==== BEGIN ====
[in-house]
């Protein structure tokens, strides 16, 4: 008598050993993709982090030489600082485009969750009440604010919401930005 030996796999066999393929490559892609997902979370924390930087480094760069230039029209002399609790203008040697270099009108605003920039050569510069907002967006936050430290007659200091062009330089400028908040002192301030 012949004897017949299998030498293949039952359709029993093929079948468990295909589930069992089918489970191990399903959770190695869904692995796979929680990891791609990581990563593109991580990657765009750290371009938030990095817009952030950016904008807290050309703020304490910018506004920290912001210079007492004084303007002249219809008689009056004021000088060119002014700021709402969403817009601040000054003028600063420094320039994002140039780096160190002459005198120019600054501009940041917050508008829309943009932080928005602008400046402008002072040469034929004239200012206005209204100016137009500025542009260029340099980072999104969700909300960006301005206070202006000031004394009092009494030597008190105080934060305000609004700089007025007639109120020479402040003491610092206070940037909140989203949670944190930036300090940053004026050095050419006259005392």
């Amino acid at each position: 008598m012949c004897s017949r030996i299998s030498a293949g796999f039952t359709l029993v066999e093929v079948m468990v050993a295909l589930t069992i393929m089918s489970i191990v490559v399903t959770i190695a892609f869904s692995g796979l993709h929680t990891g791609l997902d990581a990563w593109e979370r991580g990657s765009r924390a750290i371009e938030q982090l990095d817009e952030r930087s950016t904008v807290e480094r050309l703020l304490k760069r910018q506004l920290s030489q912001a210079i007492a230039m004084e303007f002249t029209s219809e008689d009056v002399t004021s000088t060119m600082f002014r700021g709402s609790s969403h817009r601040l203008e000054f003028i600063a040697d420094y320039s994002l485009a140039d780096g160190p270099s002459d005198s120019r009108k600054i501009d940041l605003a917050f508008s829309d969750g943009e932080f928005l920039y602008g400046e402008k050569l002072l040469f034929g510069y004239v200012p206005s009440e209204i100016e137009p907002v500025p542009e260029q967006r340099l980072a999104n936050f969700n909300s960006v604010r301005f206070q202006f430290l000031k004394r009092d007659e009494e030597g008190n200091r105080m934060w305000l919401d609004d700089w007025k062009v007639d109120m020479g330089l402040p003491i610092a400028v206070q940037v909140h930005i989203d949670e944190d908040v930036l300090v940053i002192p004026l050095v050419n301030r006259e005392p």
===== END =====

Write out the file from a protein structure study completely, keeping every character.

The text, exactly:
[in-house]
């Protein structure tokens, strides 16, 4: 008598050993993709982090030489600082485009969750009440604010919401930005 030996796999066999393929490559892609997902979370924390930087480094760069230039029209002399609790203008040697270099009108605003920039050569510069907002967006936050430290007659200091062009330089400028908040002192301030 012949004897017949299998030498293949039952359709029993093929079948468990295909589930069992089918489970191990399903959770190695869904692995796979929680990891791609990581990563593109991580990657765009750290371009938030990095817009952030950016904008807290050309703020304490910018506004920290912001210079007492004084303007002249219809008689009056004021000088060119002014700021709402969403817009601040000054003028600063420094320039994002140039780096160190002459005198120019600054501009940041917050508008829309943009932080928005602008400046402008002072040469034929004239200012206005209204100016137009500025542009260029340099980072999104969700909300960006301005206070202006000031004394009092009494030597008190105080934060305000609004700089007025007639109120020479402040003491610092206070940037909140989203949670944190930036300090940053004026050095050419006259005392």
């Amino acid at each position: 008598m012949c004897s017949r030996i299998s030498a293949g796999f039952t359709l029993v066999e093929v079948m468990v050993a295909l589930t069992i393929m089918s489970i191990v490559v399903t959770i190695a892609f869904s692995g796979l993709h929680t990891g791609l997902d990581a990563w593109e979370r991580g990657s765009r924390a750290i371009e938030q982090l990095d817009e952030r930087s950016t904008v807290e480094r050309l703020l304490k760069r910018q506004l920290s030489q912001a210079i007492a230039m004084e303007f002249t029209s219809e008689d009056v002399t004021s000088t060119m600082f002014r700021g709402s609790s969403h817009r601040l203008e000054f003028i600063a040697d420094y320039s994002l485009a140039d780096g160190p270099s002459d005198s120019r009108k600054i501009d940041l605003a917050f508008s829309d969750g943009e932080f928005l920039y602008g400046e402008k050569l002072l040469f034929g510069y004239v200012p206005s009440e209204i100016e137009p907002v500025p542009e260029q967006r340099l980072a999104n936050f969700n909300s960006v604010r301005f206070q202006f430290l000031k004394r009092d007659e009494e030597g008190n200091r105080m934060w305000l919401d609004d700089w007025k062009v007639d109120m020479g330089l402040p003491i610092a400028v206070q940037v909140h930005i989203d949670e944190d908040v930036l300090v940053i002192p004026l050095v050419n301030r006259e005392p």